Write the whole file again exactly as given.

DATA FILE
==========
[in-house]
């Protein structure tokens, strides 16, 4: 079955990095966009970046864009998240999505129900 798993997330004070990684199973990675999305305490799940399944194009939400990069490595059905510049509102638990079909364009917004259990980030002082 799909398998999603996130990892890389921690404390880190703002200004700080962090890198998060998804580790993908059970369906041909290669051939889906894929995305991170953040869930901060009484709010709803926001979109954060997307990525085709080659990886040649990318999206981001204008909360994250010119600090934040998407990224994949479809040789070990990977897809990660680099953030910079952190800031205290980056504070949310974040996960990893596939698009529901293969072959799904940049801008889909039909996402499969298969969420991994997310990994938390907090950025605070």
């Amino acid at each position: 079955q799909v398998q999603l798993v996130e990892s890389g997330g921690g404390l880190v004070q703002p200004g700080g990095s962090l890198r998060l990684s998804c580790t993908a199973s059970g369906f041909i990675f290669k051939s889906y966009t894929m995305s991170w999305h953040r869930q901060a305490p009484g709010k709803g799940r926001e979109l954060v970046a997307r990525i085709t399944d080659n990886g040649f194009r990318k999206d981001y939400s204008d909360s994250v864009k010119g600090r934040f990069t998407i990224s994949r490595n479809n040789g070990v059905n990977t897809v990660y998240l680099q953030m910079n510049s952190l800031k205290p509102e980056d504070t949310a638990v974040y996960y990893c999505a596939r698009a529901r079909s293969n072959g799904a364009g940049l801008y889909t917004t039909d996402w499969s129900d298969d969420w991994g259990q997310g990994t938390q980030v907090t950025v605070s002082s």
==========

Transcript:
[in-house]
């Protein structure tokens, strides 16, 4: 079955990095966009970046864009998240999505129900 798993997330004070990684199973990675999305305490799940399944194009939400990069490595059905510049509102638990079909364009917004259990980030002082 799909398998999603996130990892890389921690404390880190703002200004700080962090890198998060998804580790993908059970369906041909290669051939889906894929995305991170953040869930901060009484709010709803926001979109954060997307990525085709080659990886040649990318999206981001204008909360994250010119600090934040998407990224994949479809040789070990990977897809990660680099953030910079952190800031205290980056504070949310974040996960990893596939698009529901293969072959799904940049801008889909039909996402499969298969969420991994997310990994938390907090950025605070």
């Amino acid at each position: 079955q799909v398998q999603l798993v996130e990892s890389g997330g921690g404390l880190v004070q703002p200004g700080g990095s962090l890198r998060l990684s998804c580790t993908a199973s059970g369906f041909i990675f290669k051939s889906y966009t894929m995305s991170w999305h953040r869930q901060a305490p009484g709010k709803g799940r926001e979109l954060v970046a997307r990525i085709t399944d080659n990886g040649f194009r990318k999206d981001y939400s204008d909360s994250v864009k010119g600090r934040f990069t998407i990224s994949r490595n479809n040789g070990v059905n990977t897809v990660y998240l680099q953030m910079n510049s952190l800031k205290p509102e980056d504070t949310a638990v974040y996960y990893c999505a596939r698009a529901r079909s293969n072959g799904a364009g940049l801008y889909t917004t039909d996402w499969s129900d298969d969420w991994g259990q997310g990994t938390q980030v907090t950025v605070s002082s």